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DOCUMENTS


The Tentacle


March 28, 2008

Camelot "Revisited"

Roy Meachum

Lou Diamond Phillips as King Arthur

 Lou Diamond Phillips as King Arthur

A REVIEW

 

Shortly after Jack Kennedy's inauguration, I moved to New York, taking residency at the now-vanished Hotel Dauphin. By chance, the rooms assigned me had once been part of the suite of legendary Broadway producer David Belasco.

 

Baltimore's Hippodrome Theatre bowed in this week Lerner and Loewe's "Camelot" that had opened the Christmas season before my New York arrival. The same pair created "My Fair Lady," celebrated earlier on the same Charm City stage.

 

Their tale of King Arthur, the Round Table and storied queen Guinevere's unproven liaison with knight-hero Lancelot has been brought gloriously to life in this production, which vanishes a week from Sunday. It would be a shame if any theatrical aficionado missed the show.

 

When confronted with Lou Diamond Phillips' casting as Arthur, I could but wonder how the actor – first introduced in the Latino film "La Bamba" – could measure up to the musical's first king, Richard Burton.

 

Neither Mr. Burton nor Mr. Phillips came to the part with a fame built on their singing voices. The Welsh actor had this wonderful voice that he used mostly to speak Mr. Lerner's lyrics. For him, presence was everything. His "Hamlet" may have been just the finest since Shakespeare penned the drama.

 

Despite his awards for portraying Siam's intimidating monarch in "The King and I," the Baltimore audience seemed hesitant on Phillips’ first entry from the wings. When the performance was over, men, women and children came to their feet, applauding wildly. He had won them over, even many with memories of the original Arthur.

 

Mr. Phillips brings liveliness to the part, nimbly moving about stage; really dancing when that's what's called for. Mr. Burton would approve, I have no doubt.

 

Furthermore, this Arthur can really sing and in keys other than basso profundo. I'm not prepared to say he's better than the original; their readings are so vastly different. But in the role, Lou Diamond Phillips is a winner! Have no doubt.

 

Matt Bogart is no Robert Goulet, the first Lancelot. Give him credit: he doesn't try to be. With less charm and grace, he portrays the French knight as more physical than lyrical. This is no criticism of his lines, spoken and sung.

 

Mr. Bogart is extremely comfortable in the part and that makes the entire house more than willing to like him and admire his Lancelot. In brief, he excels in a totally different way and no one could ask more.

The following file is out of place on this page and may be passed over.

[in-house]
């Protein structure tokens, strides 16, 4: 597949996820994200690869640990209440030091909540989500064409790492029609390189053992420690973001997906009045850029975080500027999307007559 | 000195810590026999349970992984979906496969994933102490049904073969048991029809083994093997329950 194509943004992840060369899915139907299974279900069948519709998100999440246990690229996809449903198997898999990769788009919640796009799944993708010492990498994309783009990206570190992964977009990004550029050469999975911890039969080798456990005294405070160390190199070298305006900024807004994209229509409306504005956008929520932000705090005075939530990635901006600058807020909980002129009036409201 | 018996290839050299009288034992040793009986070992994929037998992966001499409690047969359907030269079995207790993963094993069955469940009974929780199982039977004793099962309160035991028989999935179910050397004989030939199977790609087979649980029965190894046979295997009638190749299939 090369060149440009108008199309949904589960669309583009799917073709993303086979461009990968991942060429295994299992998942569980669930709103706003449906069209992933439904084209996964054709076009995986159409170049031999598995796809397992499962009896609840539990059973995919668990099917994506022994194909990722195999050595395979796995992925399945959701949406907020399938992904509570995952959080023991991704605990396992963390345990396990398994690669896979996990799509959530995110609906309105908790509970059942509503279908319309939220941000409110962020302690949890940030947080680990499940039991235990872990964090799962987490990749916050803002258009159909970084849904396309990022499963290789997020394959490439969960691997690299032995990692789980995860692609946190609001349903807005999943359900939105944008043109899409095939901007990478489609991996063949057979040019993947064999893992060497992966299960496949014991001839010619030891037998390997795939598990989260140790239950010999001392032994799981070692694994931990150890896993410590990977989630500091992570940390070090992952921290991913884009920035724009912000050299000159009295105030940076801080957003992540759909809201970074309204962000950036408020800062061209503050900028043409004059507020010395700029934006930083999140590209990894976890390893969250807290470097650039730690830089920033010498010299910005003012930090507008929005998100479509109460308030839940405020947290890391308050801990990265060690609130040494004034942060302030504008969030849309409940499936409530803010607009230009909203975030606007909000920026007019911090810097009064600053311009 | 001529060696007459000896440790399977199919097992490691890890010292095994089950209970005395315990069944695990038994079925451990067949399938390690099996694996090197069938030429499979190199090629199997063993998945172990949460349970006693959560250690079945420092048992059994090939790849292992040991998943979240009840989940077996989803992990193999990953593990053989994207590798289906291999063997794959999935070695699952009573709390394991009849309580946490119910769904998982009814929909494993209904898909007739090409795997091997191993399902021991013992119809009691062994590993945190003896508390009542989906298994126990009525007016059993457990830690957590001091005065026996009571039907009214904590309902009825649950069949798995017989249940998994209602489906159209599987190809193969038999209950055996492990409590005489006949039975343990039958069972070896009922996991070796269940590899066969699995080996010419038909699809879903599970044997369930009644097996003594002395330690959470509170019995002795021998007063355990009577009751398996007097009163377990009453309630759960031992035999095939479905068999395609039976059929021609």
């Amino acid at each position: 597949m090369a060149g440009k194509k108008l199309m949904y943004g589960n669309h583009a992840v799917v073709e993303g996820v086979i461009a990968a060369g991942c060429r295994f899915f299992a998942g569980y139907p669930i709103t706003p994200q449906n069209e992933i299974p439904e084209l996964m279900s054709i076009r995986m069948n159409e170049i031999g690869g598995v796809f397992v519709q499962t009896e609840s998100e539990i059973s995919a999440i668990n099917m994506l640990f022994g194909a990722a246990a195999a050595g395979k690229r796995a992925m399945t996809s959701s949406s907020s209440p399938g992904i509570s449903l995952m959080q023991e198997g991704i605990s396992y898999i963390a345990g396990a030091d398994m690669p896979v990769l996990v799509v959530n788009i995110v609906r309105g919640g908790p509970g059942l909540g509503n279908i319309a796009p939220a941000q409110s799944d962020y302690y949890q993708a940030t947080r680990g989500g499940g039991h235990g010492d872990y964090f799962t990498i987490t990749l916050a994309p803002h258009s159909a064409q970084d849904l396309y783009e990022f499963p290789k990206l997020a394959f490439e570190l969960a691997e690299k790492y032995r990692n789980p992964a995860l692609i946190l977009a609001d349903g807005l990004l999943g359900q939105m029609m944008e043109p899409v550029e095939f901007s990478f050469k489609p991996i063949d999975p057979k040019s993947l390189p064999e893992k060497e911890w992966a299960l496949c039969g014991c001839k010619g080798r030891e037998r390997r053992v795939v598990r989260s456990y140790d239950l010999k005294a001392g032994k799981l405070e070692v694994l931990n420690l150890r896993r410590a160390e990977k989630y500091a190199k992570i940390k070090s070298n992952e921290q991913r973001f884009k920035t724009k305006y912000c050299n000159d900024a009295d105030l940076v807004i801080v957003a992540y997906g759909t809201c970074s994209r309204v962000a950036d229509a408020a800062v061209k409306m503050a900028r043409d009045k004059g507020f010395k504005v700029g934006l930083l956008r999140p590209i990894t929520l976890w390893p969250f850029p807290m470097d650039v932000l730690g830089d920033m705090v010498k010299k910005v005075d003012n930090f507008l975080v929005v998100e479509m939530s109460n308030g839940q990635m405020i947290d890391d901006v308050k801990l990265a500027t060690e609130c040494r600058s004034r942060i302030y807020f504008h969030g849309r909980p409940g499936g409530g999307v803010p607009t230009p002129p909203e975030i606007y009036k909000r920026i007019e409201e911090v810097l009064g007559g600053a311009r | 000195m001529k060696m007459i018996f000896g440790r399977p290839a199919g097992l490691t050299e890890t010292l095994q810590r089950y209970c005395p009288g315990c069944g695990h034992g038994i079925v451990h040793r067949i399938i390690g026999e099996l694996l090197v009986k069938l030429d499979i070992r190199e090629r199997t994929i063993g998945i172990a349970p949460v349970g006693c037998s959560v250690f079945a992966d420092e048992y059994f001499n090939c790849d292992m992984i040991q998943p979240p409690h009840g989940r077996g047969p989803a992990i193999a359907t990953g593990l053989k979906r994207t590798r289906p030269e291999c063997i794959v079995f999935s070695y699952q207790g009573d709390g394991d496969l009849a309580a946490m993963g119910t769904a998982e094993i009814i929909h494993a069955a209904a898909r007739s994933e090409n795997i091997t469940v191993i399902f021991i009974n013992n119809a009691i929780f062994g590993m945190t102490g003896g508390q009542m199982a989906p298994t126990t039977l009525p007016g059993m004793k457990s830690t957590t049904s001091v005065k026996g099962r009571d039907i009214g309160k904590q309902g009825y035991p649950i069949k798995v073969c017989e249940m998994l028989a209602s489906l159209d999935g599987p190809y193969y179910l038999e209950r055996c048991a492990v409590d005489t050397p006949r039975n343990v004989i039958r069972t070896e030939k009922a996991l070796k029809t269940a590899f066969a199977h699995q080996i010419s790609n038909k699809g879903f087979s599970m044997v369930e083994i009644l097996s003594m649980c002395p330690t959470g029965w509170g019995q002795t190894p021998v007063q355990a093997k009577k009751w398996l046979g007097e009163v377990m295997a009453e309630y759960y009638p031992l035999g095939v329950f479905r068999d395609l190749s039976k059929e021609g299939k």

Rachel de Benedet as Guinevere

 Rachel de Benedet as Guinevere

 

This is one show that doesn't lack good-looking ladies. The best of the lot has the part of Guinevere. Rachel de Benedet comes across much sexier than Julie Andrews, the original queen.

 

Ms. de Benedet also possesses a glorious voice that cozies up to the lyrics and melodies. She has the gift for soaring and lowering equally – look, ma, no hands! She sails her songs that easily.

 

Blessed with patrician posture and a face that's not pretty but beautiful, she bandies words with the best of them. The queen's sadder moments are no less effective when left to Rachel de Benedet. I'm genuinely surprised I had never heard her before "Camelot" came to Baltimore.

 

In racking my brain, I cannot remember the last touring company I could fault for lighting, orchestra, costumes, choreography or any other production elements. Rest assured, this is among the best technical and creative shows the Hippodrome has hosted. The performing company is absolutely splendid.

 

As readers know, President Kennedy was singularly taken with Alan Jay Lerner's words. "Camelot' was adopted by widow Jackie Kennedy and close aides to sum up what they jointly, with the president, combined to create, however briefly.

 

On the other hand, I wonder if timing may have contributed. The musical opened about six weeks before inauguration; it was the talk of New York for months that winter and spring.

 

Magnificent is the only apt description of Burton's entrance in a theatre district pub, after the curtain came down; I was having dinner with a friend and heard for myself the unceasing murmuring all around.

 

In any event, "Camelot's" album sales were not hurt by presidential interest; it remained a hit well after Mr. Kennedy's assassination. I can't imagine Baltimore record shops will not register an up tick in sales, inspired by the Hippodrome's current production.

 

As I said, 10 days ahead the stage version will follow its mythical model and disappear into clouds and fog after April 6. Unless you make a move, and quickly, you will miss out on these "Camelot" pleasures.

 

Go, do it!!

 



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